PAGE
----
The March issue of Aeqai has just posted; it’s a somewhat abridged issue, as many columns couldn’t get written due to the closing of galleries and museums due to the coronavirus pandemic. But some of our writers did manage to see and review their shows before all those closings, and we include those in this issue, which still contains some exciting reviews and essays.
Since Jonathan Kamholtz wasn’t able to see the Wyeth show at The Taft Museum of Art, which we will presume will be published in our April issue, he decided to select one print by the Dutch artist Hercules Seeger at Cincinnati Art Museum, and write his thoughts about it; it’s apparently a very rare edition by this lesser known artist, but interest in his work has exploded in the last couple of years internationally. Kamholtz’s analysis of this one print is astute and creative and inspired. Cynthia Kukla did manage to see the Romare Beardon exhibition at Cincinnati Art Museum before it closed, and we include that review with pleasure; Beardon, a by now very famous African-American artist, shows work that’s highly autobiographical in often the collage format; we’ re very lucky here in Cincinnati to have this show and hope that our readers will see it when the Museum reopens (lots of things at CAM and The Taft are currently online). Marlene Steele’s review of former Cincinnatian Perin Mahler’s new paintings at Manifest Gallery combines her own great knowledge of figurative painting and of color; she finds Mahler’s work exceptionally brilliant.
Steve Kemple manages to offer us two reviews, this month, in spite of circumstances; he looks at the “quilts” made mostly our of plastic bags/detritus by Jesse Dunahoo at The Carnegie in Covington, as well as a fascinating installation by Antioch College professor Michael Cassellini at The Blue House Gallery in Dayton. Megan Marie Bickel gives us another brilliant review of an installation in Louisville, by artist Kim Charles Kay, at Sheherandeze Gallery there. I offer my curatorial statement (with pictures) of my own show at Cincinnati Art Galleries, which I guest curated, called “Atmospherics: Longing for Beauty”, featuring the work of l6 regional artists, nine of them women artists in this, 2020, the year of the woman in the arts; it’s a show of romantic landscapes, including work by Kay Hurley, Valerie Shesko, Bukang Kim, Paula Risch Head, Kent Krugh, and Lisa Molyneux, amongst others; the show is available online.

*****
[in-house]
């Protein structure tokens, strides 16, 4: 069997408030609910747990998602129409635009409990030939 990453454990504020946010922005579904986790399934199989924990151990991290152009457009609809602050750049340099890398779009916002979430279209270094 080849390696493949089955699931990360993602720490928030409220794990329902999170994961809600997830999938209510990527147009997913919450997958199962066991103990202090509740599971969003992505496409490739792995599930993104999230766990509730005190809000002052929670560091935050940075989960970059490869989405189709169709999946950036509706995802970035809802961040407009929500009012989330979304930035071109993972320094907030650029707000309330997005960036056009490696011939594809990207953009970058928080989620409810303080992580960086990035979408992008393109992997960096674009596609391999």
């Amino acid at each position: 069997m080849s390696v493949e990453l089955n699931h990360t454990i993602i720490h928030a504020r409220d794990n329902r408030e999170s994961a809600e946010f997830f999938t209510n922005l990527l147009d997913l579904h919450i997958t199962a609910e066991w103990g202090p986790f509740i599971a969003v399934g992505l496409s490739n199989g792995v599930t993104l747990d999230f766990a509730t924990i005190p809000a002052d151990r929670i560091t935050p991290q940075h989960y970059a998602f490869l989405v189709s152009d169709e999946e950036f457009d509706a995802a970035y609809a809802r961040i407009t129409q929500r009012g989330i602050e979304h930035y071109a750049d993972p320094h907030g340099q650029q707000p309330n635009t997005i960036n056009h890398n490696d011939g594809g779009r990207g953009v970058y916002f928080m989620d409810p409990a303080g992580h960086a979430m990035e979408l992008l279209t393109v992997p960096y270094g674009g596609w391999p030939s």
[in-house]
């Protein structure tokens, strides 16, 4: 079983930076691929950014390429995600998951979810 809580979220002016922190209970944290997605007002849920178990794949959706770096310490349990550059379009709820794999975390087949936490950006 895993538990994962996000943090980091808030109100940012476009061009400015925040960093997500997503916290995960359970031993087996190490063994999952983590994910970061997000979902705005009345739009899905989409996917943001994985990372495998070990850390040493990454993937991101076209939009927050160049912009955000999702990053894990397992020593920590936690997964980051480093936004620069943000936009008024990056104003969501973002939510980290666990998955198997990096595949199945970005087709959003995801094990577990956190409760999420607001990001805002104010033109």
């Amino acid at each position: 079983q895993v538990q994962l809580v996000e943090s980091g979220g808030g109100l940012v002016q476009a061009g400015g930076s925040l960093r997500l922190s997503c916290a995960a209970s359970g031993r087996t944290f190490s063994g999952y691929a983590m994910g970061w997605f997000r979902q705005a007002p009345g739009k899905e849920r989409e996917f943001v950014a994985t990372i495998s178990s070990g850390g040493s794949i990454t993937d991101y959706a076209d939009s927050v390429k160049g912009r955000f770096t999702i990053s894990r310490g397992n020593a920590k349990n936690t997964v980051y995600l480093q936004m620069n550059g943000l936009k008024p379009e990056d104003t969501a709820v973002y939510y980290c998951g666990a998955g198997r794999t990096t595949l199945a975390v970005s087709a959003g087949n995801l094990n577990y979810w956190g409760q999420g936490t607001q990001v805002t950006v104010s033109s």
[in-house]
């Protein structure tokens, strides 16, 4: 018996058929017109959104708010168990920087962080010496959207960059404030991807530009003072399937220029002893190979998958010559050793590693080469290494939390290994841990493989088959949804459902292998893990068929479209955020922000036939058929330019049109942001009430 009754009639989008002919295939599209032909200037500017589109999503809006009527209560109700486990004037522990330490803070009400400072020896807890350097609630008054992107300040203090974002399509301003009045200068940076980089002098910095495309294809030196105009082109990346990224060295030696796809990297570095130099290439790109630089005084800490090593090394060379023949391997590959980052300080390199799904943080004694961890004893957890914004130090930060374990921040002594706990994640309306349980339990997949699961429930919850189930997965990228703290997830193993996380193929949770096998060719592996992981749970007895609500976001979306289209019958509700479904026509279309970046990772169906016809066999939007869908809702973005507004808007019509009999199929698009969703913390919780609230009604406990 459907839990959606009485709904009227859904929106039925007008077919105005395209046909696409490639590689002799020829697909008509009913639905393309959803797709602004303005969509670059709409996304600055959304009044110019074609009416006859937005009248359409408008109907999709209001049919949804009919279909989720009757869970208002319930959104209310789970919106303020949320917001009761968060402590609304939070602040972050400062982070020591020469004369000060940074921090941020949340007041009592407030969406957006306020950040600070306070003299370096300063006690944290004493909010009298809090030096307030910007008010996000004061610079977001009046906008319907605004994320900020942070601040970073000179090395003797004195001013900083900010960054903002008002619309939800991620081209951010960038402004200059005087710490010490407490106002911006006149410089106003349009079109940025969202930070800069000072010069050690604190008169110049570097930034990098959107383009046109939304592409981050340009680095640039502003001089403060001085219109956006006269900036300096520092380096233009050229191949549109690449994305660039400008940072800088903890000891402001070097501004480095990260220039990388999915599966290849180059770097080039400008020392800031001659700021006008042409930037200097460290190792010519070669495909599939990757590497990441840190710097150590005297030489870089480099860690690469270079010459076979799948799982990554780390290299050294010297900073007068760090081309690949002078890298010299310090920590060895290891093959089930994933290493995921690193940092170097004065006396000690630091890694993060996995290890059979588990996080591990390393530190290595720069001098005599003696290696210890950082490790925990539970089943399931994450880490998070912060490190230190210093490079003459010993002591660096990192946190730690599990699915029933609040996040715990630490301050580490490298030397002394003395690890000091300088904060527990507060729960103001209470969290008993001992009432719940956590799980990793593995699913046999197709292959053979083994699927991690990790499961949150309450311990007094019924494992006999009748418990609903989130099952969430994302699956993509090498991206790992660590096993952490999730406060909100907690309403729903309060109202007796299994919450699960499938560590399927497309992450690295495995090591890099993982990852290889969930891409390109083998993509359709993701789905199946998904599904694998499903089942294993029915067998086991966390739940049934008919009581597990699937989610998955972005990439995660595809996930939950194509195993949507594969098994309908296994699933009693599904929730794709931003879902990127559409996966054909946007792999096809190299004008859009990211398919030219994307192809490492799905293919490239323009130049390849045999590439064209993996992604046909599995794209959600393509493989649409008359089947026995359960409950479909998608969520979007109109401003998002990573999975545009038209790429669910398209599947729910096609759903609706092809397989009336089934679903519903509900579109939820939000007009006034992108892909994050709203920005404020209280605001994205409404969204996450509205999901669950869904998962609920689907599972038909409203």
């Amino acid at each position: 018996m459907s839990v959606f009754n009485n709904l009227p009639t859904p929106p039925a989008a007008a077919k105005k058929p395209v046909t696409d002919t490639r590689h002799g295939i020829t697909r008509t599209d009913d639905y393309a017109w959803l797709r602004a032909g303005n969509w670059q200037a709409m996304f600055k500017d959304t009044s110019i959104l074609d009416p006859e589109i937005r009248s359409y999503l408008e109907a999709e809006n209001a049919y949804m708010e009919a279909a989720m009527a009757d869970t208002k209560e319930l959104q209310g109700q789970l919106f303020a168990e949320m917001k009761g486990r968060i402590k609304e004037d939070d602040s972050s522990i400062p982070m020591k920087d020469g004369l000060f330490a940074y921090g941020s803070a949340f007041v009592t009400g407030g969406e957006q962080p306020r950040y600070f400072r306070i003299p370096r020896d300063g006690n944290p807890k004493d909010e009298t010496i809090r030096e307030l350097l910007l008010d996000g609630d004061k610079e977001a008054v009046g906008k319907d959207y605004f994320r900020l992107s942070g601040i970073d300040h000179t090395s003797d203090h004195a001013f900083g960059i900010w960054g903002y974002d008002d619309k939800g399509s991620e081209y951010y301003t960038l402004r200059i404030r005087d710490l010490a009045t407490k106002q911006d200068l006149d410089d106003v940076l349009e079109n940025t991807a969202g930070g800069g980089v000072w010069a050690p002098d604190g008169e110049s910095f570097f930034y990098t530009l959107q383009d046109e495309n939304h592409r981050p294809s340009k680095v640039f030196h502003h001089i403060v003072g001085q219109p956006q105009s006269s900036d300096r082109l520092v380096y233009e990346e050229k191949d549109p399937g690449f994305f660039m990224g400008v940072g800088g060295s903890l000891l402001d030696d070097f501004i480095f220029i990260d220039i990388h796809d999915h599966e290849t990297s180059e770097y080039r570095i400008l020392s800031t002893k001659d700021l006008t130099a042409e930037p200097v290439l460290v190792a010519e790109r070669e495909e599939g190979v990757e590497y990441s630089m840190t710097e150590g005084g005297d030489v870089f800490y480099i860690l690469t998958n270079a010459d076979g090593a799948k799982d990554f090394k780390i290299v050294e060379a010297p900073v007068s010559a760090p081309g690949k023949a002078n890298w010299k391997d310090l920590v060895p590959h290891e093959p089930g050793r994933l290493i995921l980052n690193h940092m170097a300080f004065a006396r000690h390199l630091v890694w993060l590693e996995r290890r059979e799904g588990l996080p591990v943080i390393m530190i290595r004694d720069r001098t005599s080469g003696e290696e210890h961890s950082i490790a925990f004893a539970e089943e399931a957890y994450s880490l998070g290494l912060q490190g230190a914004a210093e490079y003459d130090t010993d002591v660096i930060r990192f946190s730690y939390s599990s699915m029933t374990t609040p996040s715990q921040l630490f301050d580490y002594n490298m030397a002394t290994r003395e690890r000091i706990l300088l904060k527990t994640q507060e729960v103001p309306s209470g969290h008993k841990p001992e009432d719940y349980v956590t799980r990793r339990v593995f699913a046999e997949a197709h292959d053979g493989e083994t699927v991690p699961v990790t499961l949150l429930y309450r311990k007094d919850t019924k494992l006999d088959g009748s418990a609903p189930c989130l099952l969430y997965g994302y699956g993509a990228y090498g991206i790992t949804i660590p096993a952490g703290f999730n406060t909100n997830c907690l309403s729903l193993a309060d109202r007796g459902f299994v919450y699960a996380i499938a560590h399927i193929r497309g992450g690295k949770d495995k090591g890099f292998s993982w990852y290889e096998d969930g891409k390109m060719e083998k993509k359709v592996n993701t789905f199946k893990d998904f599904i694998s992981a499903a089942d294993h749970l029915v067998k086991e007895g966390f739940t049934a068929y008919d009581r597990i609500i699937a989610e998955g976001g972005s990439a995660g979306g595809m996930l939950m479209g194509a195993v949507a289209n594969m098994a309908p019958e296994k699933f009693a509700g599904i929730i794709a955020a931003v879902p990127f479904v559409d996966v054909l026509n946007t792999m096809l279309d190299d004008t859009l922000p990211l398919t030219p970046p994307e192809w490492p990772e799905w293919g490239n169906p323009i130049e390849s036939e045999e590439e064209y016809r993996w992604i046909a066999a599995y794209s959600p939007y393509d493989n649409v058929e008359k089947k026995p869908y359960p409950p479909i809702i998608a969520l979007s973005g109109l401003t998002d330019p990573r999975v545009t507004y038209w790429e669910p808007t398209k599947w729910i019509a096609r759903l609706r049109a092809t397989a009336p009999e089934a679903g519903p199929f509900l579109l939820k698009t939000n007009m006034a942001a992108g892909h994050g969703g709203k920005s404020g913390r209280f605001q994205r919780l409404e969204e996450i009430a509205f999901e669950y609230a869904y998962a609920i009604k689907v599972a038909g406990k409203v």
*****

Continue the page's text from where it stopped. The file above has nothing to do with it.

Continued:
Continuing a series on how museums actually work behind the scenes, Laura Hobson spent time with those at The Cincinnati Art Museum and at The Weston Art Gallery to explain exactly how their shows are put together; that’s a fascinating read, and highly educational; Hobson will continue this series in upcoming issues of Aeqai (her first article on how the education curators at three area museums/arts centers are working/creating programming in this era of diverse audiences, and appeared in the Jan/Feb. issue of Aeqai). Jane Durrell gives us a profile of one of Cincinnati’s favorite and most creative artists, Bonita Williams Goldberg, whose work is currently on display at Ruth’s Parkside Cafe, whenever it reopens. And Kent Krugh offers another FotoFolio this month, with photographs by John Blom. Annabel Osberg returns this month with a stellar review of the second biennial work in clay at Craft Contemporary in Los Angeles.
I offer two book reviews this month , one of the new masterpiece by Hilary Mantel, “The Mirror and The Light”, the third and last in her triology about the life and demise of Thomas Cromwell, chief of staff, if you will, to King Henry VIII, and the other of the splendid debut novel by Meng Jin, “little gods”. We hope you all enjoy this issue, as we’re pleased to have one at all, and plan to return in April with a full issue, if circumstances have returned to normal by then. We welcome your comments (and any donations!), as always. To go directly to the site, click onto www.aeqai.org.
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